Back at B5 Sheridan learns that the Narn will make it, but that the actor playing the plucky Lt. Ramirez has fulfilled his contractual obligations to the show. “Why him?,” Sheridan asks. “Why not me?” The Doc agrees with him that it’s not fair, which might be the most back-handed and insubordinate thing he could have replied to such a question. As Sheridan is leaving he sees Kosh, who tells him “You have always been here.”
Later, Sheridan meets with the joint chief. The joint chief explains that there are those on Earth who believe President Clark killed President Santiago, and that the group most likely responsible is Psi-Core. Sheridan agrees to work on his end on the off hand chance that, you know, a remote space station in the middle of nowhere ends up being able to do anything about it all. He calls his senior staff in and explains that the time has finally come for them to maybe kind of do something quietly someday possibly when no one’s really looking, and they agree to go out on that limb with him.
Go Team B5!
And roll end credits…
One of the joys of B5’s second season is, frankly, that it isn’t B5’s first season. The mysterious Shadows are stealthily making their way into the plot, the political unrest and corrupt government on Earth is promising new and engaging enemies, the over-arching stories are beginning to push the melodrama stand-alones aside, and there’s no longer a game show host running the entire station. But this episode is just terrible.
One of B5’s perennial problems is that even the great episodes feel like the writers have inserted scenes just to pad the clock to get it to the 44-minute mark. All Alone In the Night makes this problem worse: the entire episode feels like padding, as if they wrote the season out and then realized they were contractually obligated for one more episode. The “captured by aliens to fight” sci-fi trope was pretty overworked even back in the 90s, and B5’s crack at the cliché is especially awful.
For example: In the scene where Sheridan is fighting the alien, the two of them are on opposite side of a table. The alien ducks down behind it, and suddenly Sheridan has no idea where he is. Where could he have gone, he seems to say as if he were a two year old. And then in the very next shot, we see that THE TABLE ISN’T SOLID UNDERNEATH, AND YOU CANT TOTALLY SEE THROUGH TO THE OTHER SIDE. It’s like they are trying to figure out what to choreograph and someone just said, “I dunno, how about the alien hides behind this table you can totally see through” and the director said,”Sure, whatever — f**k it, I just want to get home.”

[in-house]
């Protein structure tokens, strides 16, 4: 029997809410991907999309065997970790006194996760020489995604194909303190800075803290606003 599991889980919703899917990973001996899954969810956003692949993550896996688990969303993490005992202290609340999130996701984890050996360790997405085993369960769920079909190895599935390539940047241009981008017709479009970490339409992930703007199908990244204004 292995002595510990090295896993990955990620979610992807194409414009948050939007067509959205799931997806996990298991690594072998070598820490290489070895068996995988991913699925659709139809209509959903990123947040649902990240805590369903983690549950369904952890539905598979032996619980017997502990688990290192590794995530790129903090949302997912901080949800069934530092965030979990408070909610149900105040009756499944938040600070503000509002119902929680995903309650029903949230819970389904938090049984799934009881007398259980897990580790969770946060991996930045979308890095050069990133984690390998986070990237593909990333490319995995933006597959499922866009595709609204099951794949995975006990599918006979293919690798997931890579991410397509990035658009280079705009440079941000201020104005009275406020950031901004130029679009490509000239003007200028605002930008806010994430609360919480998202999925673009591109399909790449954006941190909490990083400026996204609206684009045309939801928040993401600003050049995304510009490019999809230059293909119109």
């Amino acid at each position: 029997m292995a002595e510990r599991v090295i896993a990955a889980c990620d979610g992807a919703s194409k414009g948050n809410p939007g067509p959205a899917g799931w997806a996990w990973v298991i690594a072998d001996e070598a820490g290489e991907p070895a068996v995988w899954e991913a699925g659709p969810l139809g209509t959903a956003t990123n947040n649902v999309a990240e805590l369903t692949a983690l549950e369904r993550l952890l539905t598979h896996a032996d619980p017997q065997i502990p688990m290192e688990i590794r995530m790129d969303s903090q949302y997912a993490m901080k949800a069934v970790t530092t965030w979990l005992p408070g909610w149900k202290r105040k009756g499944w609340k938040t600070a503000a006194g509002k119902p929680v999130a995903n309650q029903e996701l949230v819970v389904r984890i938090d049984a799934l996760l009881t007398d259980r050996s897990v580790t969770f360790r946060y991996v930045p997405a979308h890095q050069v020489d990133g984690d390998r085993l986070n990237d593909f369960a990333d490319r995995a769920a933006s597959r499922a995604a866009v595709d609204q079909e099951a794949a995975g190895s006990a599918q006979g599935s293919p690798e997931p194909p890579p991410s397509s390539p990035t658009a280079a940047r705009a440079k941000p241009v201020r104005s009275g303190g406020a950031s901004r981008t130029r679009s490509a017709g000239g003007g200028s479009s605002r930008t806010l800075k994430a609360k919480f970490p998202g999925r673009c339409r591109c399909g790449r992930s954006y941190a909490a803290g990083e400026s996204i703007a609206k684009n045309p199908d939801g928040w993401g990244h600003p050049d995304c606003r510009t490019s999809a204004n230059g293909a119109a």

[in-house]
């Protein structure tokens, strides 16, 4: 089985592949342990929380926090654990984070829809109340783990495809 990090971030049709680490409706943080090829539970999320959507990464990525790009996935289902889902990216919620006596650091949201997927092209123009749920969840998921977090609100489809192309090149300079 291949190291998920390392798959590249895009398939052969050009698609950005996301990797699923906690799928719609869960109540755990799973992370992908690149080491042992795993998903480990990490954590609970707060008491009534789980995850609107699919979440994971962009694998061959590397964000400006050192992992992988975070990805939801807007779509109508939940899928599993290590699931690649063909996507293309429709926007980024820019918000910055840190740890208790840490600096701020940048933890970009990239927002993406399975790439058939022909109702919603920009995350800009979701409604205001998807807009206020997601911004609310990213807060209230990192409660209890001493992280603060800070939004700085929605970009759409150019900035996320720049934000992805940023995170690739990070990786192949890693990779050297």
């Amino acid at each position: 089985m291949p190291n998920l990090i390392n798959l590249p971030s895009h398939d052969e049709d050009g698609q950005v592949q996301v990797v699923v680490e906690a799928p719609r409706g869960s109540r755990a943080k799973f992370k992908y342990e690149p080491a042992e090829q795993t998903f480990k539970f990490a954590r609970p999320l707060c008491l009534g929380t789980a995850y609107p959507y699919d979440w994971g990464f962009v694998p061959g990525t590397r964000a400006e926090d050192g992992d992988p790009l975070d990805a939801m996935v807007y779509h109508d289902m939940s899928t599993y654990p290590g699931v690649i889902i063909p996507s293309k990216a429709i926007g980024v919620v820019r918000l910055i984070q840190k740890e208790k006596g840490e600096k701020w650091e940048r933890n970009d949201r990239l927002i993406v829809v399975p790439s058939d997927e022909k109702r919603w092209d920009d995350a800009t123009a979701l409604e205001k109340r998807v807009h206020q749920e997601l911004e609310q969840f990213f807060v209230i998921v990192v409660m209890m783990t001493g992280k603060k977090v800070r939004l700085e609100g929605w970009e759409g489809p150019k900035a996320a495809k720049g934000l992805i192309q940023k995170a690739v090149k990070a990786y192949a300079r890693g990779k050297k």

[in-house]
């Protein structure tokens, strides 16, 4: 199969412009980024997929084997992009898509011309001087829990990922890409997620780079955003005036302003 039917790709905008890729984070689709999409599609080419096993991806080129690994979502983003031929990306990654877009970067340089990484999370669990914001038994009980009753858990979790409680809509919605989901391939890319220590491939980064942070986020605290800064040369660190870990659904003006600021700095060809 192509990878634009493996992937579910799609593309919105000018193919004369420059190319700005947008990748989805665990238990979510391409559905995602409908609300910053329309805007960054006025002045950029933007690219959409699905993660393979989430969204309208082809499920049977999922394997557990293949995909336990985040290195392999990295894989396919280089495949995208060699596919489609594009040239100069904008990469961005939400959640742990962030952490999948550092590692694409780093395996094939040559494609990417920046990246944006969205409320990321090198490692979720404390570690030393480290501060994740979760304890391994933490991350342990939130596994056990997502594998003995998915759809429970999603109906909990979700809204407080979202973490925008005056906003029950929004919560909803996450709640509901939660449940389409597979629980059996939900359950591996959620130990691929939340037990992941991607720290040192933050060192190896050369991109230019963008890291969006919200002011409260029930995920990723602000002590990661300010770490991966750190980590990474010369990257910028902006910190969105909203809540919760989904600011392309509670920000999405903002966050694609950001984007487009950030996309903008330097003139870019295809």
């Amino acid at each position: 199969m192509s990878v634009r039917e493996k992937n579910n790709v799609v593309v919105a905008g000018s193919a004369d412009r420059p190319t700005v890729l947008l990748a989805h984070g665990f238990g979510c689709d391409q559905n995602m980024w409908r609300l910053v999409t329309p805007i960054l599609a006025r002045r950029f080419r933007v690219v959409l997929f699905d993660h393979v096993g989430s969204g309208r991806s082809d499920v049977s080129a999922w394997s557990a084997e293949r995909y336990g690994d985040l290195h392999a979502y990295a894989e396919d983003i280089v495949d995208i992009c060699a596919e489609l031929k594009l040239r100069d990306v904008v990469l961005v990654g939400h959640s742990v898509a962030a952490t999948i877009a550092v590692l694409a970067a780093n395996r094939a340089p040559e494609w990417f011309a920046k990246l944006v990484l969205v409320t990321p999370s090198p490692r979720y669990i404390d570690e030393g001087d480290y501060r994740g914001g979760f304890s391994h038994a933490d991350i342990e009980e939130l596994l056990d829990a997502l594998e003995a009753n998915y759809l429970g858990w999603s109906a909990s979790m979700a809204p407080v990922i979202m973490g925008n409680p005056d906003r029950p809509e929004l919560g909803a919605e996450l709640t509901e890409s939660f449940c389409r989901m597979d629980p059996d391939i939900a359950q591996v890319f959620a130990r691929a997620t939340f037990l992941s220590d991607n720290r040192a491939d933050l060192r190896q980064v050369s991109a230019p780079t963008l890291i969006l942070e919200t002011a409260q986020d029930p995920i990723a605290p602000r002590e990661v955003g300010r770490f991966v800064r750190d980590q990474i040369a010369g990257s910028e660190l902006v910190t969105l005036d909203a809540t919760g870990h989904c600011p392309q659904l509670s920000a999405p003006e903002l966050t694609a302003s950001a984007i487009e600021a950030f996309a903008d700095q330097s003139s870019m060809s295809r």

There are a lot of other moments like that in the episode (e.g.: Delenn just happening to pop up and know where the aliens are going) that make it feel like no one involved in making this episode gave a crap. And I mean no one. If you have a chance, go back and watch the fight scene where Bruce Boxleitner rolls across the table. He does it in kind of a slow, non-urgent way, and you see the guy playing the alien can totally smash his head in and so has to kind of wait for Boxleitner to finish his roll before delivering the “just missed” blow.
Delenn’s being booted from the Gray Council is pretty important to the story, but even it is done with ham-hands. The news from Earth is also big and important, but it’s done in such a way that it’s just a snoozefest. The one bit that works really well is Sheridan’s interaction with Kosh, both in his dream and when he returns to the station. It’s really intriguing, and opens all kinds of questions that I wanted to come back to see answered. But they would have done well to have simply put it in somewhere else.
Also, I have to admit: Seeing the scene with the joint chief and Sheridan talking about how the president is a usurper and criminal, and that the real patriots need to take their government back by whatever means necessary felt a little creepy to re-watch in this age of Obama.
If this is your first B5 episode, please do not despair. They get better, and they get better rather quickly at this point of the show.